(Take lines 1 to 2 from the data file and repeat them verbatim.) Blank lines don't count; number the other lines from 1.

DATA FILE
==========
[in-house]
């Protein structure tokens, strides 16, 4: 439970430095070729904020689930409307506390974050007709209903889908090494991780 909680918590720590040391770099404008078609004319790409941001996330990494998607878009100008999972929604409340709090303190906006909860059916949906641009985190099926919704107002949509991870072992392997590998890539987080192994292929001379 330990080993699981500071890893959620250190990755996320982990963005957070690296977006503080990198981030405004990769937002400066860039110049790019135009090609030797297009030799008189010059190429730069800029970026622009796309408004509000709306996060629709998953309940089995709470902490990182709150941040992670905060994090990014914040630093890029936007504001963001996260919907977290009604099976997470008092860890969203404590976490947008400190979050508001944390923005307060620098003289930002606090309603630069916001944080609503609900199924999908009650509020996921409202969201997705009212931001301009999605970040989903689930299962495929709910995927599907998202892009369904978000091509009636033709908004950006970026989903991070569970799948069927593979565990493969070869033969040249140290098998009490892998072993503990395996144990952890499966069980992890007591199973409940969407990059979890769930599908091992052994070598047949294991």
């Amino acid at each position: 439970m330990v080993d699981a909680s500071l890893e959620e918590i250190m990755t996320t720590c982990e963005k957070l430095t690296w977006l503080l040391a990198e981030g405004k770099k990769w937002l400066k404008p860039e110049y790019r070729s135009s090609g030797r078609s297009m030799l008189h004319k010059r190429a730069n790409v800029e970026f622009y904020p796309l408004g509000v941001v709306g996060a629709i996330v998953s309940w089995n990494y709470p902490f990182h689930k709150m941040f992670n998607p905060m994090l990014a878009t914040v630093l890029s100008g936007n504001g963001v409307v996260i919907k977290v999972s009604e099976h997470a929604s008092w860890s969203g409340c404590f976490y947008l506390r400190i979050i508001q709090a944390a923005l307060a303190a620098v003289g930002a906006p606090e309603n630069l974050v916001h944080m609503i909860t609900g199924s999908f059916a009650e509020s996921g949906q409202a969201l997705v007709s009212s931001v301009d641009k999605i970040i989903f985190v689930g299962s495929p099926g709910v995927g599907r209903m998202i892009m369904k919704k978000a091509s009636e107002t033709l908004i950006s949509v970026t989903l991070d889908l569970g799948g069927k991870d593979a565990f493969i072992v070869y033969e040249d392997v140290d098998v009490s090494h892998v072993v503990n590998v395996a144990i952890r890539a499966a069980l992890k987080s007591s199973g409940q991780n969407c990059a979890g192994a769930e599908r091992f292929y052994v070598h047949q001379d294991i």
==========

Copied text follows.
[in-house]
């Protein structure tokens, strides 16, 4: 439970430095070729904020689930409307506390974050007709209903889908090494991780 909680918590720590040391770099404008078609004319790409941001996330990494998607878009100008999972929604409340709090303190906006909860059916949906641009985190099926919704107002949509991870072992392997590998890539987080192994292929001379 330990080993699981500071890893959620250190990755996320982990963005957070690296977006503080990198981030405004990769937002400066860039110049790019135009090609030797297009030799008189010059190429730069800029970026622009796309408004509000709306996060629709998953309940089995709470902490990182709150941040992670905060994090990014914040630093890029936007504001963001996260919907977290009604099976997470008092860890969203404590976490947008400190979050508001944390923005307060620098003289930002606090309603630069916001944080609503609900199924999908009650509020996921409202969201997705009212931001301009999605970040989903689930299962495929709910995927599907998202892009369904978000091509009636033709908004950006970026989903991070569970799948069927593979565990493969070869033969040249140290098998009490892998072993503990395996144990952890499966069980992890007591199973409940969407990059979890769930599908091992052994070598047949294991």